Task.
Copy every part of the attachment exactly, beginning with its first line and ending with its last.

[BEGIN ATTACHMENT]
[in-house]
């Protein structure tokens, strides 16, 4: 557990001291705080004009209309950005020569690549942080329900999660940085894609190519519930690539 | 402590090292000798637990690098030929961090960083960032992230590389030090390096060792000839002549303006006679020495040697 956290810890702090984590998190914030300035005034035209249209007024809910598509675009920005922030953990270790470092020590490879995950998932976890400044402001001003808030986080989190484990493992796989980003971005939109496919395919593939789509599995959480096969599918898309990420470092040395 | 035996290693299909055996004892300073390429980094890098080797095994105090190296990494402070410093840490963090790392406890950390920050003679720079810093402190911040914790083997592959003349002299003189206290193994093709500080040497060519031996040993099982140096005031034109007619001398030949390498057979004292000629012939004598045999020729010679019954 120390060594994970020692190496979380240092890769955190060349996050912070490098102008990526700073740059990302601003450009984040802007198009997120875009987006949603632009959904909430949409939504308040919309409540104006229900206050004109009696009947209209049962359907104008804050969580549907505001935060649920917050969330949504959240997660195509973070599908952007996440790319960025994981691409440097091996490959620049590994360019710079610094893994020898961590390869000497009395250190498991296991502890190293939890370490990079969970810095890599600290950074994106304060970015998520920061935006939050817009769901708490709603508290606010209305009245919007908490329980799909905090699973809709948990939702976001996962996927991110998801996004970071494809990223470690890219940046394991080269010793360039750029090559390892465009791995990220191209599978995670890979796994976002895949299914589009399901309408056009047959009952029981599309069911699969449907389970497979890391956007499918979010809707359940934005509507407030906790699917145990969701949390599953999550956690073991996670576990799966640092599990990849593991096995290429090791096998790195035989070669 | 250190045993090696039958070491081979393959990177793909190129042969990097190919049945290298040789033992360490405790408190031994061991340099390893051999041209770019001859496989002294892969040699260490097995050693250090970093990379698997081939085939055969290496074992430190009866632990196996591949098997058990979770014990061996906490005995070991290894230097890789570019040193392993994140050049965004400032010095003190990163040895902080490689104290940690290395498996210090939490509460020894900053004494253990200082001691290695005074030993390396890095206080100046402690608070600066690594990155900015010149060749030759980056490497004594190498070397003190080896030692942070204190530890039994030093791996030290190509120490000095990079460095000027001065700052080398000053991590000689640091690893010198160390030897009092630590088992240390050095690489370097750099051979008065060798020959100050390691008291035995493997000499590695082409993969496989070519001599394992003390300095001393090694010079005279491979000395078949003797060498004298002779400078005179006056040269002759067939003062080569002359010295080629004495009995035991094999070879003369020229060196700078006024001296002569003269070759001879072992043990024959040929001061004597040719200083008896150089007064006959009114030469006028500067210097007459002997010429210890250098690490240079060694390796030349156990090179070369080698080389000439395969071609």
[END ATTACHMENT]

[in-house]
């Protein structure tokens, strides 16, 4: 557990001291705080004009209309950005020569690549942080329900999660940085894609190519519930690539 | 402590090292000798637990690098030929961090960083960032992230590389030090390096060792000839002549303006006679020495040697 956290810890702090984590998190914030300035005034035209249209007024809910598509675009920005922030953990270790470092020590490879995950998932976890400044402001001003808030986080989190484990493992796989980003971005939109496919395919593939789509599995959480096969599918898309990420470092040395 | 035996290693299909055996004892300073390429980094890098080797095994105090190296990494402070410093840490963090790392406890950390920050003679720079810093402190911040914790083997592959003349002299003189206290193994093709500080040497060519031996040993099982140096005031034109007619001398030949390498057979004292000629012939004598045999020729010679019954 120390060594994970020692190496979380240092890769955190060349996050912070490098102008990526700073740059990302601003450009984040802007198009997120875009987006949603632009959904909430949409939504308040919309409540104006229900206050004109009696009947209209049962359907104008804050969580549907505001935060649920917050969330949504959240997660195509973070599908952007996440790319960025994981691409440097091996490959620049590994360019710079610094893994020898961590390869000497009395250190498991296991502890190293939890370490990079969970810095890599600290950074994106304060970015998520920061935006939050817009769901708490709603508290606010209305009245919007908490329980799909905090699973809709948990939702976001996962996927991110998801996004970071494809990223470690890219940046394991080269010793360039750029090559390892465009791995990220191209599978995670890979796994976002895949299914589009399901309408056009047959009952029981599309069911699969449907389970497979890391956007499918979010809707359940934005509507407030906790699917145990969701949390599953999550956690073991996670576990799966640092599990990849593991096995290429090791096998790195035989070669 | 250190045993090696039958070491081979393959990177793909190129042969990097190919049945290298040789033992360490405790408190031994061991340099390893051999041209770019001859496989002294892969040699260490097995050693250090970093990379698997081939085939055969290496074992430190009866632990196996591949098997058990979770014990061996906490005995070991290894230097890789570019040193392993994140050049965004400032010095003190990163040895902080490689104290940690290395498996210090939490509460020894900053004494253990200082001691290695005074030993390396890095206080100046402690608070600066690594990155900015010149060749030759980056490497004594190498070397003190080896030692942070204190530890039994030093791996030290190509120490000095990079460095000027001065700052080398000053991590000689640091690893010198160390030897009092630590088992240390050095690489370097750099051979008065060798020959100050390691008291035995493997000499590695082409993969496989070519001599394992003390300095001393090694010079005279491979000395078949003797060498004298002779400078005179006056040269002759067939003062080569002359010295080629004495009995035991094999070879003369020229060196700078006024001296002569003269070759001879072992043990024959040929001061004597040719200083008896150089007064006959009114030469006028500067210097007459002997010429210890250098690490240079060694390796030349156990090179070369080698080389000439395969071609």